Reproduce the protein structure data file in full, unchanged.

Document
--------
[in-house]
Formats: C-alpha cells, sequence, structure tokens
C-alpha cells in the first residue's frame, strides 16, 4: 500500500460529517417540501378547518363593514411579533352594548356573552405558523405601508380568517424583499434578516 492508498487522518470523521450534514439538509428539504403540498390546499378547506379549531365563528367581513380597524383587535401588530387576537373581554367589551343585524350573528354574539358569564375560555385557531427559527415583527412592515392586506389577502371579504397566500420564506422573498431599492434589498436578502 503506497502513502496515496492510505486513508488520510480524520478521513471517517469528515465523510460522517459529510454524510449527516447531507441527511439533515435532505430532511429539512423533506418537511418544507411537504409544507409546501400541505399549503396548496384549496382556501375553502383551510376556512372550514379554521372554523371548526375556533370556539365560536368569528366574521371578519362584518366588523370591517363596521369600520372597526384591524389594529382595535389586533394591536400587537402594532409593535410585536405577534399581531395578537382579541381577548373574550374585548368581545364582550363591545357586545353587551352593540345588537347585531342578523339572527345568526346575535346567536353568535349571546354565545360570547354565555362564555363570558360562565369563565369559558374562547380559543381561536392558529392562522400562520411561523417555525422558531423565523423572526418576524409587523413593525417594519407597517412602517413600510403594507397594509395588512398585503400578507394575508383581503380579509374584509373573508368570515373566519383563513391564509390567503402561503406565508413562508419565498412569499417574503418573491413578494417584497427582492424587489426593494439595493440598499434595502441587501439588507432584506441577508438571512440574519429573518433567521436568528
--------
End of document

[in-house]
Formats: C-alpha cells, sequence, structure tokens
C-alpha cells in the first residue's frame, strides 16, 4: 500500500460529517417540501378547518363593514411579533352594548356573552405558523405601508380568517424583499434578516 492508498487522518470523521450534514439538509428539504403540498390546499378547506379549531365563528367581513380597524383587535401588530387576537373581554367589551343585524350573528354574539358569564375560555385557531427559527415583527412592515392586506389577502371579504397566500420564506422573498431599492434589498436578502 503506497502513502496515496492510505486513508488520510480524520478521513471517517469528515465523510460522517459529510454524510449527516447531507441527511439533515435532505430532511429539512423533506418537511418544507411537504409544507409546501400541505399549503396548496384549496382556501375553502383551510376556512372550514379554521372554523371548526375556533370556539365560536368569528366574521371578519362584518366588523370591517363596521369600520372597526384591524389594529382595535389586533394591536400587537402594532409593535410585536405577534399581531395578537382579541381577548373574550374585548368581545364582550363591545357586545353587551352593540345588537347585531342578523339572527345568526346575535346567536353568535349571546354565545360570547354565555362564555363570558360562565369563565369559558374562547380559543381561536392558529392562522400562520411561523417555525422558531423565523423572526418576524409587523413593525417594519407597517412602517413600510403594507397594509395588512398585503400578507394575508383581503380579509374584509373573508368570515373566519383563513391564509390567503402561503406565508413562508419565498412569499417574503418573491413578494417584497427582492424587489426593494439595493440598499434595502441587501439588507432584506441577508438571512440574519429573518433567521436568528